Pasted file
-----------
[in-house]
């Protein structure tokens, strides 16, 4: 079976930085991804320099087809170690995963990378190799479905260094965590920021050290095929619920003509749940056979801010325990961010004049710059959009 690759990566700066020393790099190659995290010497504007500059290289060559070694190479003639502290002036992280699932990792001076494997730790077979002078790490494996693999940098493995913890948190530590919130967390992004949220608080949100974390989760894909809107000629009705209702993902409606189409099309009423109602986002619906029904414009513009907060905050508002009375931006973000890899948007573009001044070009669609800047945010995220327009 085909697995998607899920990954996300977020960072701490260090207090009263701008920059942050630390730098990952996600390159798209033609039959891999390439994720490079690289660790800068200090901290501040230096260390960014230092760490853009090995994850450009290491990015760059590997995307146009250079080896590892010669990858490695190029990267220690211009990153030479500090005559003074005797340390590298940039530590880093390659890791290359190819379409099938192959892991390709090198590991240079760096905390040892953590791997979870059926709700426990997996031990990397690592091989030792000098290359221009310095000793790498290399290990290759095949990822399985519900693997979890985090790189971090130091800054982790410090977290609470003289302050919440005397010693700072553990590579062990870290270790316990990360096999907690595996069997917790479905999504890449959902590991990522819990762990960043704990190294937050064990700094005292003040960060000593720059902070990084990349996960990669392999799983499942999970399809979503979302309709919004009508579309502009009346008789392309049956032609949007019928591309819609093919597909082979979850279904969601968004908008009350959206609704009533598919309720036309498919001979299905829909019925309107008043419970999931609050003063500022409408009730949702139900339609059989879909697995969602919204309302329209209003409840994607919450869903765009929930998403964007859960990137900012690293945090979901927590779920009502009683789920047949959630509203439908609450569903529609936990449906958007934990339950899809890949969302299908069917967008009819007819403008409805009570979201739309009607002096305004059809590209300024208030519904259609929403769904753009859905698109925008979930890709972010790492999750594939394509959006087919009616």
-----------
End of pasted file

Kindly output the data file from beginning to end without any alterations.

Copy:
[in-house]
């Protein structure tokens, strides 16, 4: 079976930085991804320099087809170690995963990378190799479905260094965590920021050290095929619920003509749940056979801010325990961010004049710059959009 690759990566700066020393790099190659995290010497504007500059290289060559070694190479003639502290002036992280699932990792001076494997730790077979002078790490494996693999940098493995913890948190530590919130967390992004949220608080949100974390989760894909809107000629009705209702993902409606189409099309009423109602986002619906029904414009513009907060905050508002009375931006973000890899948007573009001044070009669609800047945010995220327009 085909697995998607899920990954996300977020960072701490260090207090009263701008920059942050630390730098990952996600390159798209033609039959891999390439994720490079690289660790800068200090901290501040230096260390960014230092760490853009090995994850450009290491990015760059590997995307146009250079080896590892010669990858490695190029990267220690211009990153030479500090005559003074005797340390590298940039530590880093390659890791290359190819379409099938192959892991390709090198590991240079760096905390040892953590791997979870059926709700426990997996031990990397690592091989030792000098290359221009310095000793790498290399290990290759095949990822399985519900693997979890985090790189971090130091800054982790410090977290609470003289302050919440005397010693700072553990590579062990870290270790316990990360096999907690595996069997917790479905999504890449959902590991990522819990762990960043704990190294937050064990700094005292003040960060000593720059902070990084990349996960990669392999799983499942999970399809979503979302309709919004009508579309502009009346008789392309049956032609949007019928591309819609093919597909082979979850279904969601968004908008009350959206609704009533598919309720036309498919001979299905829909019925309107008043419970999931609050003063500022409408009730949702139900339609059989879909697995969602919204309302329209209003409840994607919450869903765009929930998403964007859960990137900012690293945090979901927590779920009502009683789920047949959630509203439908609450569903529609936990449906958007934990339950899809890949969302299908069917967008009819007819403008409805009570979201739309009607002096305004059809590209300024208030519904259609929403769904753009859905698109925008979930890709972010790492999750594939394509959006087919009616």